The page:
Emergency landing in Ter Apel in 1938. Back in time with Jakob Been

Posing together in front of the German Messerschmitt Bf. 108 Typhoon. Photo: J. Dierselhuis

Sometimes pearls of photos pop up, such as the beautiful photo that accompanies this article that I received from Mr. Dierselhuis from Purmerend. And then it’s quite interesting to examine the story behind such a photo.

On this fourth of May, we commemorate the victims of World War II. But already in the years before the war there was already a threat from Adolf Hitler’s Germany. He came to power in the early 1930s and foresaw a large German empire. So the threat got bigger and bigger. Before World War II broke out, Germany annexed Austria as early as 1938 and in 1939 the Germans invaded Poland. Holland did not even have that many planes, so they certainly did not or hardly flew over Ter Apel. So it was also a huge surprise when a plane suddenly landed on a meadow. What had happened?

The roar of an airplane

It was early evening on Wednesday 21 September 1938 around 7.30pm when the inhabitants of Ter Apel were startled by the roar of a small plane. The plane circled close to the houses several times before making an emergency landing in Barnflair. To indicate the exact location: Exactly between the present Polderputten and the border with Germany, close to the leidijken, the pilot put his plane on the ground next to Hanetangerweg.

Lack of fuel or broken compass

It was a German Messerschmitt Bf. 108 Taifun, registration number D-ITGE, the pilot was Oberleutnant (1st Lieutenant) Karl Drewes and he was alone in the small plane. This original sports aircraft was characterized by its speed and climbing ability, and that was also the reason why the aircraft was used for military purposes from 1936. Probably due to lack of fuel, but some media also report due to a broken compass that the pilot landed the plane. What was he doing over Holland?

Espionage flight

There were probably regular spy flights from Germany and this was one such flight. It was only revealed much later that this was in fact the case. Karl Drewes was part of combat squadron 138 ‘Hindenburg’ in 1938. He became a prisoner of war for the English in 1945; by that time he had already risen to the rank of major general and was not released until 1947.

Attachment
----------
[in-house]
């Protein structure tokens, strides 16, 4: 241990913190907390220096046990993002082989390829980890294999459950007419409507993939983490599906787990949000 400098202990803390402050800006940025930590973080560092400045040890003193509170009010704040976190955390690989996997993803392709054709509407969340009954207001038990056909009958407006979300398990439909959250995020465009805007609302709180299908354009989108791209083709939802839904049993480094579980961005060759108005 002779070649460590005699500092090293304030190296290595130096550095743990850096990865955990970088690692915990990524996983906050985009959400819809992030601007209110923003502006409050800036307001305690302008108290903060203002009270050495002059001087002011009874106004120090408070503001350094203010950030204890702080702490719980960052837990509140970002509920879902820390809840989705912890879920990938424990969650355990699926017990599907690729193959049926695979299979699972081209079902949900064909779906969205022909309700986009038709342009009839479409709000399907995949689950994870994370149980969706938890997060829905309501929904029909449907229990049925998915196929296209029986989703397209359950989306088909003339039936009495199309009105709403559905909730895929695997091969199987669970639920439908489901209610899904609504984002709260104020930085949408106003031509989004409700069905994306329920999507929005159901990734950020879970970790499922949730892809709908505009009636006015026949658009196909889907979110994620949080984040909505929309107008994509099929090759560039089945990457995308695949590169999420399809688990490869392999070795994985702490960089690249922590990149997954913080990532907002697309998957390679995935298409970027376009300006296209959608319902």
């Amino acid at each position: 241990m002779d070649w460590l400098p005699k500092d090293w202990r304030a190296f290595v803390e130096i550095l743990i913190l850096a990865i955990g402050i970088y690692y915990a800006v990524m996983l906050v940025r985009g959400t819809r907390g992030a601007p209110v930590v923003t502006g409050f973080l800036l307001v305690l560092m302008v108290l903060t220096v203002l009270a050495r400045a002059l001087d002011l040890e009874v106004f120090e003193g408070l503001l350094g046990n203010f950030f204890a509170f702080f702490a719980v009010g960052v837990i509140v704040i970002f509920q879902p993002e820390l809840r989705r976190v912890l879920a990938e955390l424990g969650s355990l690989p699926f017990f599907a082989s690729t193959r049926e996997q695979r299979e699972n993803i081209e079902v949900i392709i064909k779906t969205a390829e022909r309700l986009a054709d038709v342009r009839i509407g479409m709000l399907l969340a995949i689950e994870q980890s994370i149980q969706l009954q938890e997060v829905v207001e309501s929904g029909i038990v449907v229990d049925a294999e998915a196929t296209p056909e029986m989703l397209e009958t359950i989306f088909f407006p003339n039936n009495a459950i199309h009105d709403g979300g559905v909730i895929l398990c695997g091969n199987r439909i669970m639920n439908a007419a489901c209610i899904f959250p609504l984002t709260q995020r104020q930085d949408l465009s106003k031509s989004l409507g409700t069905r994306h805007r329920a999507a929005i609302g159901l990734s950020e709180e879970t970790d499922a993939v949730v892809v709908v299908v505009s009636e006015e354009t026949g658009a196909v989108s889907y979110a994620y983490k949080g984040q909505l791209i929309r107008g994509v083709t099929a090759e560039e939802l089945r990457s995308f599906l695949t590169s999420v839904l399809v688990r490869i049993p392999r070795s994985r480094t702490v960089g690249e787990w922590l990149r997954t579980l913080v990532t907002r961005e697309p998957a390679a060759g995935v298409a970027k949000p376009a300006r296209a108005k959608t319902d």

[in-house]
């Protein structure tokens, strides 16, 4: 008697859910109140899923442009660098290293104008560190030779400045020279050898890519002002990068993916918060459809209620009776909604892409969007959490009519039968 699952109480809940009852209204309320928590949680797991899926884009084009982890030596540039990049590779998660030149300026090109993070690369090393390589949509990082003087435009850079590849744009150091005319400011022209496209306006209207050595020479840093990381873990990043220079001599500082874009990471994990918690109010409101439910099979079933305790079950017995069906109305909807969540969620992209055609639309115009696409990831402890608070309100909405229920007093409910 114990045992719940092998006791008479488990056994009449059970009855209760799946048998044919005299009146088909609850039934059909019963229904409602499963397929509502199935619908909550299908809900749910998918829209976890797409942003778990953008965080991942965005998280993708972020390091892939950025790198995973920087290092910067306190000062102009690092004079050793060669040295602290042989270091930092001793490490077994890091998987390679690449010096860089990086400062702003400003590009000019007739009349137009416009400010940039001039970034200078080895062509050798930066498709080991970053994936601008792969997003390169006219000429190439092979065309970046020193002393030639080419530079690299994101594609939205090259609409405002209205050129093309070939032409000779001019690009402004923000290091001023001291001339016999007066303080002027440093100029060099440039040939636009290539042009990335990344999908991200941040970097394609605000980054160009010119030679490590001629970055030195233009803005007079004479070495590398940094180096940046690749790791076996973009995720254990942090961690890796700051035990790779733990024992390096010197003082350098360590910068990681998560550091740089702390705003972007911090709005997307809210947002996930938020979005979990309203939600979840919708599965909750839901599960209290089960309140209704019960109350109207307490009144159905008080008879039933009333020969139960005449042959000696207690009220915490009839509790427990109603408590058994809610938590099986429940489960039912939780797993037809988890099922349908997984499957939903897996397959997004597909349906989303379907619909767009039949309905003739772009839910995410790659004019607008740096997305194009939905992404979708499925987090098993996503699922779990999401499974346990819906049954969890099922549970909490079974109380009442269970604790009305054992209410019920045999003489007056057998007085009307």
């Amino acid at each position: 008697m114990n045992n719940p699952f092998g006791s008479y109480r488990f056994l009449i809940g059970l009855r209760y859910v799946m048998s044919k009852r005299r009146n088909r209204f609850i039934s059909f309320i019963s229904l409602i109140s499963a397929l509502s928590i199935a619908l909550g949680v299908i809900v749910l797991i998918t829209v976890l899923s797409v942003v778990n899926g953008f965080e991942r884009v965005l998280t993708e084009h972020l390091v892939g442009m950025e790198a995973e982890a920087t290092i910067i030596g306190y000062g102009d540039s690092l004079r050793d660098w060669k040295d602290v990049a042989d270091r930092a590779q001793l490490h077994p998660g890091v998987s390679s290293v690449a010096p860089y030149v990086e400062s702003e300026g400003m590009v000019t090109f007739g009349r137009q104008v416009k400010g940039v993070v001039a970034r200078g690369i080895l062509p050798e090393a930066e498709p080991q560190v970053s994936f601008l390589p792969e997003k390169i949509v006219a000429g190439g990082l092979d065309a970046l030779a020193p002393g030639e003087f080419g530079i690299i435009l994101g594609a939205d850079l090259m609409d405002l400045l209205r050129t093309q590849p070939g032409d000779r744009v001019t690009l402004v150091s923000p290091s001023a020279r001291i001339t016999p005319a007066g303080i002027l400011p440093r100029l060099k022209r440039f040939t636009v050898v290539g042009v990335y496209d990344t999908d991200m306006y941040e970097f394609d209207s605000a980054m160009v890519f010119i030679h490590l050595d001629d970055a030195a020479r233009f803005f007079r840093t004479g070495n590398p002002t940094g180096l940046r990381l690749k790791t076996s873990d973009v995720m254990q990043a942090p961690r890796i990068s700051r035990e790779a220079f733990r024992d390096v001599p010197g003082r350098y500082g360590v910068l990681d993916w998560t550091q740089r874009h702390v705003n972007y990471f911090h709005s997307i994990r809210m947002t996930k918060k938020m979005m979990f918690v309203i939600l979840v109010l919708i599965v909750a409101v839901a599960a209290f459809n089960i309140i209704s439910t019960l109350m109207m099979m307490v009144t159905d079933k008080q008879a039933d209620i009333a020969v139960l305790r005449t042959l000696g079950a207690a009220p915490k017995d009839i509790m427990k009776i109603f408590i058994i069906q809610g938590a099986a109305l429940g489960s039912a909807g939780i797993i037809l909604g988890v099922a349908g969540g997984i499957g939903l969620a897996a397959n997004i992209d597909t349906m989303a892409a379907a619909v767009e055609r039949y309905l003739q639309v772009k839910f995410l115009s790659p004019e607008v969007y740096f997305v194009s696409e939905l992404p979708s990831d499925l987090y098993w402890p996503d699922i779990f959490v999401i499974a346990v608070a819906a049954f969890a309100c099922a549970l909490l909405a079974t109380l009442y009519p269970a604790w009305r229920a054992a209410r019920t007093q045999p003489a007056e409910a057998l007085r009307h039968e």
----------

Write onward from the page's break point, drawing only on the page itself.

Searched and monitored

Immediately after the landing, many people flocked, especially many young people, because you almost never saw anything like it. The Royal Netherlands Marechaussee was also immediately added under the command of Commander Albertus Jacobus Elings, better known as ‘het oppertje’, because the aircraft had to be searched and guarded.

Soldiers housed in Ter Apel, who were usually stationed in Assen, also arrived quickly. Responsibility was shared by Commander Elings and Captain Van Erp. The soldiers immediately examined the plane, but nothing was found at all: no flight logs or other papers, no photos, nothing at all. Probably not so surprising, a few hundred meters away, just across the border, lay a German lookout post in one of the farms…. It can therefore be assumed that the place of emergency landing was chosen on purpose.

No seizures

The plane was guarded day and night by two soldiers, the picture shows them on both wing ends. It was not a seizure, it did not seem necessary at the time. It would be ensured that the pilot could take off again. Not before said than done. Two days later, help came from Soesterberg, who ensured that the plane could take off again. Friday afternoon, watched by a large crowd of spectators, the German plane honestly and freely took off to return to its base in Oldenburg.

Commies (customs officer) Gerhardus Hendrikus Dierselhuis is right in the middle of the five men. He is flanked by two men from the military police. To the right is probably the German pilot Karl Drewes.

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